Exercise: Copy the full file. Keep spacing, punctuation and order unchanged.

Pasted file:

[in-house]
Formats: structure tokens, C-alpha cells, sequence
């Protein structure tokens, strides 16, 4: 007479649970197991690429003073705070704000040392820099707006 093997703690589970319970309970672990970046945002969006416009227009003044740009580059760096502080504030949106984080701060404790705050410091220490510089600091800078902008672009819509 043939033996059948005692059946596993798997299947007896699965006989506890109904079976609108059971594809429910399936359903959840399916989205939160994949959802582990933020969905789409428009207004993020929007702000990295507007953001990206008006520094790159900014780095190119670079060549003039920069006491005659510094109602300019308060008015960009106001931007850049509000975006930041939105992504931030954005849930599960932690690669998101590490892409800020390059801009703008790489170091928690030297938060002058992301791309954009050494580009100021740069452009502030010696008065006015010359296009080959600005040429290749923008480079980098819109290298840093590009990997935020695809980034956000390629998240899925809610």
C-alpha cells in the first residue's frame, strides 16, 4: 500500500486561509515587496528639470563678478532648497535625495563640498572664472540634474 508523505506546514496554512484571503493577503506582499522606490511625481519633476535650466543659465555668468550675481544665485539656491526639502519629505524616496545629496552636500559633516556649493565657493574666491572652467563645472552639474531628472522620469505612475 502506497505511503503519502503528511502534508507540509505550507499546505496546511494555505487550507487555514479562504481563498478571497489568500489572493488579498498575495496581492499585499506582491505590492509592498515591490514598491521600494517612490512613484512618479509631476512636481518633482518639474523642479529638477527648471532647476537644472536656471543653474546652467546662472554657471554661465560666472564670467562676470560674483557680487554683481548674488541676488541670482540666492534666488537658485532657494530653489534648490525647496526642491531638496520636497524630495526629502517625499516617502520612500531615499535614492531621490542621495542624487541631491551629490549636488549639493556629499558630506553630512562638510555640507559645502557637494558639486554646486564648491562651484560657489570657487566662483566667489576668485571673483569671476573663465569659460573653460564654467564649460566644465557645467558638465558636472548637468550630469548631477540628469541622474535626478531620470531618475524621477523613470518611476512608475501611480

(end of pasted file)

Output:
[in-house]
Formats: structure tokens, C-alpha cells, sequence
């Protein structure tokens, strides 16, 4: 007479649970197991690429003073705070704000040392820099707006 093997703690589970319970309970672990970046945002969006416009227009003044740009580059760096502080504030949106984080701060404790705050410091220490510089600091800078902008672009819509 043939033996059948005692059946596993798997299947007896699965006989506890109904079976609108059971594809429910399936359903959840399916989205939160994949959802582990933020969905789409428009207004993020929007702000990295507007953001990206008006520094790159900014780095190119670079060549003039920069006491005659510094109602300019308060008015960009106001931007850049509000975006930041939105992504931030954005849930599960932690690669998101590490892409800020390059801009703008790489170091928690030297938060002058992301791309954009050494580009100021740069452009502030010696008065006015010359296009080959600005040429290749923008480079980098819109290298840093590009990997935020695809980034956000390629998240899925809610």
C-alpha cells in the first residue's frame, strides 16, 4: 500500500486561509515587496528639470563678478532648497535625495563640498572664472540634474 508523505506546514496554512484571503493577503506582499522606490511625481519633476535650466543659465555668468550675481544665485539656491526639502519629505524616496545629496552636500559633516556649493565657493574666491572652467563645472552639474531628472522620469505612475 502506497505511503503519502503528511502534508507540509505550507499546505496546511494555505487550507487555514479562504481563498478571497489568500489572493488579498498575495496581492499585499506582491505590492509592498515591490514598491521600494517612490512613484512618479509631476512636481518633482518639474523642479529638477527648471532647476537644472536656471543653474546652467546662472554657471554661465560666472564670467562676470560674483557680487554683481548674488541676488541670482540666492534666488537658485532657494530653489534648490525647496526642491531638496520636497524630495526629502517625499516617502520612500531615499535614492531621490542621495542624487541631491551629490549636488549639493556629499558630506553630512562638510555640507559645502557637494558639486554646486564648491562651484560657489570657487566662483566667489576668485571673483569671476573663465569659460573653460564654467564649460566644465557645467558638465558636472548637468550630469548631477540628469541622474535626478531620470531618475524621477523613470518611476512608475501611480